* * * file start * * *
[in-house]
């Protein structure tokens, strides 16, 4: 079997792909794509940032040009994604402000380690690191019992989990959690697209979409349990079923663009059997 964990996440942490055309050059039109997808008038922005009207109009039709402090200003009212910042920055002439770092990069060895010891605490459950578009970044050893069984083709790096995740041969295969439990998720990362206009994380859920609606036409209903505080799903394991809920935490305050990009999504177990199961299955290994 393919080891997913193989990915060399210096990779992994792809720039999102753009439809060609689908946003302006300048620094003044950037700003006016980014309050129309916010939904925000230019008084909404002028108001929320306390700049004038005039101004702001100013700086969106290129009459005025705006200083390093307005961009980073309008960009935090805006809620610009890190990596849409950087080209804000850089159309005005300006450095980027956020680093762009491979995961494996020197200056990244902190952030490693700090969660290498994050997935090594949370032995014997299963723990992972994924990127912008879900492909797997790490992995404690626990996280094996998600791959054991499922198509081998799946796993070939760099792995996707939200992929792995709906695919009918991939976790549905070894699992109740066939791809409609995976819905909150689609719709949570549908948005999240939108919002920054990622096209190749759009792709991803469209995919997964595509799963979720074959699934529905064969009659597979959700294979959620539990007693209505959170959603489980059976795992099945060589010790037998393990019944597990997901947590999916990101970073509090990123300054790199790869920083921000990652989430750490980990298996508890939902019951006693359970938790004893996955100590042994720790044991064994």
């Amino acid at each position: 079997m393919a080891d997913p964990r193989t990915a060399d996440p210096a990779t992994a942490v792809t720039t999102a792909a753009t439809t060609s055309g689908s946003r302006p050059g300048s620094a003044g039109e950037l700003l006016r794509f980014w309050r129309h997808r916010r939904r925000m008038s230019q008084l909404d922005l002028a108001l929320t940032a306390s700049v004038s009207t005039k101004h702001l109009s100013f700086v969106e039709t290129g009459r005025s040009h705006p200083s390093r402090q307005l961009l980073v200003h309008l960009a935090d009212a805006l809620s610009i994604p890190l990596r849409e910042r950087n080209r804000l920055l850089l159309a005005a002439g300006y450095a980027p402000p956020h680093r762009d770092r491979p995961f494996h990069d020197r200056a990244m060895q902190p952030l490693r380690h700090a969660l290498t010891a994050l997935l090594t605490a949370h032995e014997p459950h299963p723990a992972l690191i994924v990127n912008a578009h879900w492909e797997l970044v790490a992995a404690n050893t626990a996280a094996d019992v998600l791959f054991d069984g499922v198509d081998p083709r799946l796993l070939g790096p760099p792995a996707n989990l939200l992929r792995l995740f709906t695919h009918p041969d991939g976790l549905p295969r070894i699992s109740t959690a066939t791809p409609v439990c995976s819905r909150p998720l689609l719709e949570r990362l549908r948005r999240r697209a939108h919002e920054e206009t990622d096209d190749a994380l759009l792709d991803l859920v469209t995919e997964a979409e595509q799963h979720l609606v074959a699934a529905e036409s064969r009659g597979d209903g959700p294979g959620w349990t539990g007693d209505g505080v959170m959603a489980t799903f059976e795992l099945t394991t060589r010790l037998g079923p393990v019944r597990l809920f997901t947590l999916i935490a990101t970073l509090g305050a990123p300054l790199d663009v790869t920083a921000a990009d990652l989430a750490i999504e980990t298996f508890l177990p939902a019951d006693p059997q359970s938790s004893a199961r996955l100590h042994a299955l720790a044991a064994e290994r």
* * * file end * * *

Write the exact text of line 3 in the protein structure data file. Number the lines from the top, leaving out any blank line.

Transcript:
């Amino acid at each position: 079997m393919a080891d997913p964990r193989t990915a060399d996440p210096a990779t992994a942490v792809t720039t999102a792909a753009t439809t060609s055309g689908s946003r302006p050059g300048s620094a003044g039109e950037l700003l006016r794509f980014w309050r129309h997808r916010r939904r925000m008038s230019q008084l909404d922005l002028a108001l929320t940032a306390s700049v004038s009207t005039k101004h702001l109009s100013f700086v969106e039709t290129g009459r005025s040009h705006p200083s390093r402090q307005l961009l980073v200003h309008l960009a935090d009212a805006l809620s610009i994604p890190l990596r849409e910042r950087n080209r804000l920055l850089l159309a005005a002439g300006y450095a980027p402000p956020h680093r762009d770092r491979p995961f494996h990069d020197r200056a990244m060895q902190p952030l490693r380690h700090a969660l290498t010891a994050l997935l090594t605490a949370h032995e014997p459950h299963p723990a992972l690191i994924v990127n912008a578009h879900w492909e797997l970044v790490a992995a404690n050893t626990a996280a094996d019992v998600l791959f054991d069984g499922v198509d081998p083709r799946l796993l070939g790096p760099p792995a996707n989990l939200l992929r792995l995740f709906t695919h009918p041969d991939g976790l549905p295969r070894i699992s109740t959690a066939t791809p409609v439990c995976s819905r909150p998720l689609l719709e949570r990362l549908r948005r999240r697209a939108h919002e920054e206009t990622d096209d190749a994380l759009l792709d991803l859920v469209t995919e997964a979409e595509q799963h979720l609606v074959a699934a529905e036409s064969r009659g597979d209903g959700p294979g959620w349990t539990g007693d209505g505080v959170m959603a489980t799903f059976e795992l099945t394991t060589r010790l037998g079923p393990v019944r597990l809920f997901t947590l999916i935490a990101t970073l509090g305050a990123p300054l790199d663009v790869t920083a921000a990009d990652l989430a750490i999504e980990t298996f508890l177990p939902a019951d006693p059997q359970s938790s004893a199961r996955l100590h042994a299955l720790a044991a064994e290994r």